What Do Buyers Want in Their Next Home’s Kitchen?

What Do Buyers Want in Their Next Home’s Kitchen?

blog-image Combining light and dark elements with a variety of finishes and materials is on-trend in today’s kitchens. Image courtesy Leslie Markman Stern and Paul Schlismann.

It’s no big mystery why the kitchen remains the most popular room in the home for many Americans, ranking as the top room most homeowners prefer to remodel, according to a 2018 Home Depot survey. Yet some of the features many folks desire in their next remodeled or newly built kitchen are a bit surprising, say the experts.

Per the results of a recent homebuyer poll by Ashton Woods, around three out of four respondents said they would prioritize luxury features in the kitchen over other home spaces—hardly a shock. But homeowners indicated they now prefer natural wood kitchen cabinets (30 percent) versus white cabinets (17 percent), even though the latter has been the go-to-choice for most over the last few years.

Additionally, those surveyed said they preferred light cabinets with dark countertops (29 percent) over light cabinets with light countertops (23 percent)—another unexpected finding. Among other poll results:

- Dark cabinets with dark countertops was the least popular combination (as voted by 32 percent)

- Granite (33 percent), marble (24 percent) and quartz (12 percent) are the top choices in countertops

- Baby boomers most preferred the natural wood cabinet look (45 percent).

Kymberlyn Lacy, principal designer with International Flair Designs Interiors in Little Rock, Arkansas, was taken aback that the lighter cabinet look is apparently slipping in popularity.

“I’m surprised that homeowners polled preferred natural wood kitchen cabinets over white, dark or a color combination. When working with clients, I often recommend installing lighter cabinets with darker countertops or darker cabinets with lighter countertops,” she says.

Mark Cutler finds the survey results refreshing.

“It’s a relief that we are finally steering away from the all-white painted kitchen—a trend that has held such a stranglehold on kitchen design for years,” says Cutler. “Now, finally, homeowners are starting to look at other options.”

Leigh Spicher, national director of Design Studios for Roswell, Georgia-headquartered Ashton Woods, agrees.

“I think culturally we are tired of the stark white look and are seeking some authenticity in our lives. There’s a very appealing balance by using light cabinetry with darker countertops or vice versa,” says Spicher, adding that many wood species used in cabinets today are improvements over the basic golden oak we remember from the 1990s, benefitting from stained colors like cool neutral, painted pebble, navy or white. “Species like oak or hickory boast a natural grain and texture as well as durability.”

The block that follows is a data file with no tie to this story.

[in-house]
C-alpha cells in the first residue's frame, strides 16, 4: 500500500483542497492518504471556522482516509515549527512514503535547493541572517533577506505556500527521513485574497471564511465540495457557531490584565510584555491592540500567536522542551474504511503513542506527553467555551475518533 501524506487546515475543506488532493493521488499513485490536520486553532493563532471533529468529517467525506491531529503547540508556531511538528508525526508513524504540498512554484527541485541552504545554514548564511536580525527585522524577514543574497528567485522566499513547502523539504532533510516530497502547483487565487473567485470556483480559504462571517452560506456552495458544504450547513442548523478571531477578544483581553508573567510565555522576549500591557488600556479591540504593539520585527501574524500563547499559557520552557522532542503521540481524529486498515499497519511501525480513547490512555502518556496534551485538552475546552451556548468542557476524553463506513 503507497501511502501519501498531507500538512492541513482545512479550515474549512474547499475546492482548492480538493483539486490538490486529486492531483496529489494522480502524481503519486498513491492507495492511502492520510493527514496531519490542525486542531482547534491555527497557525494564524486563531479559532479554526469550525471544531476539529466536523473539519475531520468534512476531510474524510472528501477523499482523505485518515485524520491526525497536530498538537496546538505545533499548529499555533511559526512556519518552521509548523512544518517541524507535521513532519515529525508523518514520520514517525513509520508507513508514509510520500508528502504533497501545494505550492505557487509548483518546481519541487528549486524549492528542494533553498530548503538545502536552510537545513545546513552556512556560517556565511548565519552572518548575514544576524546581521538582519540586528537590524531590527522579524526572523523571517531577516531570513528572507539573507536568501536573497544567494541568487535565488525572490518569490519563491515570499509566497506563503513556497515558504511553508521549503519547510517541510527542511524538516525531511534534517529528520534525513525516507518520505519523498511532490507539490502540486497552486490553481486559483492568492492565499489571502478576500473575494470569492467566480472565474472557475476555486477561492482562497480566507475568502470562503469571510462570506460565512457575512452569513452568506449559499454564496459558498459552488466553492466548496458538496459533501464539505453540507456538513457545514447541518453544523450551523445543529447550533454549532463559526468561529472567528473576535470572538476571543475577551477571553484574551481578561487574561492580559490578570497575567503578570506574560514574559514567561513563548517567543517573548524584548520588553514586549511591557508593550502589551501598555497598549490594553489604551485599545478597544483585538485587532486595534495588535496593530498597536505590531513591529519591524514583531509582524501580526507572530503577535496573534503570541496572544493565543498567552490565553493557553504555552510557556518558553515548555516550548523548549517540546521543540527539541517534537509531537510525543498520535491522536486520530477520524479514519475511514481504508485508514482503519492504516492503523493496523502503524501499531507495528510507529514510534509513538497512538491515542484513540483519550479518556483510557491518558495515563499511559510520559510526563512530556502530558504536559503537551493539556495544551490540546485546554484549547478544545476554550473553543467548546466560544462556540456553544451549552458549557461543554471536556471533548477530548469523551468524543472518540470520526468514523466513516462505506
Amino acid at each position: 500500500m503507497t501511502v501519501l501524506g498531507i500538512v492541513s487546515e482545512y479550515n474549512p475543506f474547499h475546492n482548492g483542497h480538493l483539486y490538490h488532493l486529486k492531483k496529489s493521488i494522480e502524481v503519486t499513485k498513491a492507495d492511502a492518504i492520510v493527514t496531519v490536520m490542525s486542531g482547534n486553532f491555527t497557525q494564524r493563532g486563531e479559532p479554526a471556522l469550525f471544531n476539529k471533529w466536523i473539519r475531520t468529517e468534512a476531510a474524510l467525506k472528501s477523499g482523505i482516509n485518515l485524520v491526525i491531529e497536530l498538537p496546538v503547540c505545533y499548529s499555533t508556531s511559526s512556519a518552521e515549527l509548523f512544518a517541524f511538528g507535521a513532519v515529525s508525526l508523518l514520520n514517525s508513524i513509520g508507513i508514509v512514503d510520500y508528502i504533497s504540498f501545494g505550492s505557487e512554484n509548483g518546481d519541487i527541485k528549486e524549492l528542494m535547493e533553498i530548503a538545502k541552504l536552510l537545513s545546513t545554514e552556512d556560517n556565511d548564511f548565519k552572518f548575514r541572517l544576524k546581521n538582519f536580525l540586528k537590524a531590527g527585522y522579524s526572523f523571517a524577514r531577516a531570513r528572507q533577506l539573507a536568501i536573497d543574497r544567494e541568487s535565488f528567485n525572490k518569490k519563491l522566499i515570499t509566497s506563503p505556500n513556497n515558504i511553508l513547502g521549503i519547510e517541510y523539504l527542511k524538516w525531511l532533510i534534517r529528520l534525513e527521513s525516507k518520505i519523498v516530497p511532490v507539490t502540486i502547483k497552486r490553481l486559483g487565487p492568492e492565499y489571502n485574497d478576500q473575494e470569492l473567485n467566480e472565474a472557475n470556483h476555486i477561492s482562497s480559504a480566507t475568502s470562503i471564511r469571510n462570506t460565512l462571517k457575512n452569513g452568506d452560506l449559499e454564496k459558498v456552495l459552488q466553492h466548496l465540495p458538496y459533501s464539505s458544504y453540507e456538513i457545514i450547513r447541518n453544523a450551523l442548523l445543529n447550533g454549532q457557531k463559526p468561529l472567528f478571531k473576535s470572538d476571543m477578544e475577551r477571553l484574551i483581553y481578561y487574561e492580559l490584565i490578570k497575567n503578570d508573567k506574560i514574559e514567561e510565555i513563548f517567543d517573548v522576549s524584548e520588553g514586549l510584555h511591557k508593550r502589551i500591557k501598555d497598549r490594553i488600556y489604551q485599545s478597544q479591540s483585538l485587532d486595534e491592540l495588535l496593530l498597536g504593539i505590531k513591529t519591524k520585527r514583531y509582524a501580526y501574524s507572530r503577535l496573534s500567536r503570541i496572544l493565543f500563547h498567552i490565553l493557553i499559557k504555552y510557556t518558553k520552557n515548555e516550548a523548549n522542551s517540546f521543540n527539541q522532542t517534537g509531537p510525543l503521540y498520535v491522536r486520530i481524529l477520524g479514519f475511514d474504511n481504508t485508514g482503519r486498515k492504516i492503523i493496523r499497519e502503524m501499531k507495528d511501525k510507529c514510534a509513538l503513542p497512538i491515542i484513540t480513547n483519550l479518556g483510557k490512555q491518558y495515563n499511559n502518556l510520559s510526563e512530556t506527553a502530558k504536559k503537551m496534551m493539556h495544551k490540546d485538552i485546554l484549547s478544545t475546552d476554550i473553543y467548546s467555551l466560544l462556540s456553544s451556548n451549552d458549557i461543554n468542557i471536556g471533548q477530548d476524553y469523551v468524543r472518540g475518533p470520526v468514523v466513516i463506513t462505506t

Leslie Markman-Stern, president of Leslie M. Stern Design in Chicago, can vouch for the increasing popularity of the natural wood look in cabinetry.

“It hides dirt and is easier to repair, and we’re seeing the preference for wood grain reflected in kitchen flooring choices, too,” says Markman-Stern, who recommends hardwoods like cherry, oak, birch, maple, walnut or mahogany.

Darker cabinets paired with darker countertops remain a no-no for Jacquelyn Moore-Hill, a Brooklyn, New York-based interior designer.

“I always find dark kitchens not as inviting as lighter kitchens, which appear cleaner and brighter without dark corners,” Moore-Hill notes.

Still, some see the dark-on-dark look eventually gaining traction.

“Today, it can feel a little dated, but I would predict we’ll be seeing more of this dark combination in the next few years,” predicts Cutler.

If you aim to follow the rising trend of lighter natural wood cabinets paired with darker countertops, Cutler recommends considering a combination like the following:

- Rift sawn oak cabinets with a smoky chocolate oil finish to bring out wood grain

- Quartz countertops in navy blue or deep smoke gray

- Darker hardwood floors or deep-colored porcelain tile

- Patterned backsplash tile in a mottled design.

Whatever options you pick, “it’s important to balance the light versus dark elements and have a variety of finishes and materials for contrast and interest in your kitchen,” says Markman-Stern.

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